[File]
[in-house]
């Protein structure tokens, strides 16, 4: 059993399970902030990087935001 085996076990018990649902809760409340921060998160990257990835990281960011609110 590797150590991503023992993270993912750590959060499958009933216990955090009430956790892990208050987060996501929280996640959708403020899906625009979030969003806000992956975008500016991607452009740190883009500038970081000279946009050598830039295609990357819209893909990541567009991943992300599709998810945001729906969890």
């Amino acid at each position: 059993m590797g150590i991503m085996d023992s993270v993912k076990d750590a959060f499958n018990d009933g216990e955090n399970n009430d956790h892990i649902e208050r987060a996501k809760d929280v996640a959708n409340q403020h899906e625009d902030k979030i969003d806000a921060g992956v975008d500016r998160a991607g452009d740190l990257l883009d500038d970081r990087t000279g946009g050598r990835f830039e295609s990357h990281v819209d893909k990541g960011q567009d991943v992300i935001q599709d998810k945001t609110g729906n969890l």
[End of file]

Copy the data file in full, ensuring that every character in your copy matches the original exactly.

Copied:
[in-house]
């Protein structure tokens, strides 16, 4: 059993399970902030990087935001 085996076990018990649902809760409340921060998160990257990835990281960011609110 590797150590991503023992993270993912750590959060499958009933216990955090009430956790892990208050987060996501929280996640959708403020899906625009979030969003806000992956975008500016991607452009740190883009500038970081000279946009050598830039295609990357819209893909990541567009991943992300599709998810945001729906969890």
């Amino acid at each position: 059993m590797g150590i991503m085996d023992s993270v993912k076990d750590a959060f499958n018990d009933g216990e955090n399970n009430d956790h892990i649902e208050r987060a996501k809760d929280v996640a959708n409340q403020h899906e625009d902030k979030i969003d806000a921060g992956v975008d500016r998160a991607g452009d740190l990257l883009d500038d970081r990087t000279g946009g050598r990835f830039e295609s990357h990281v819209d893909k990541g960011q567009d991943v992300i935001q599709d998810k945001t609110g729906n969890l």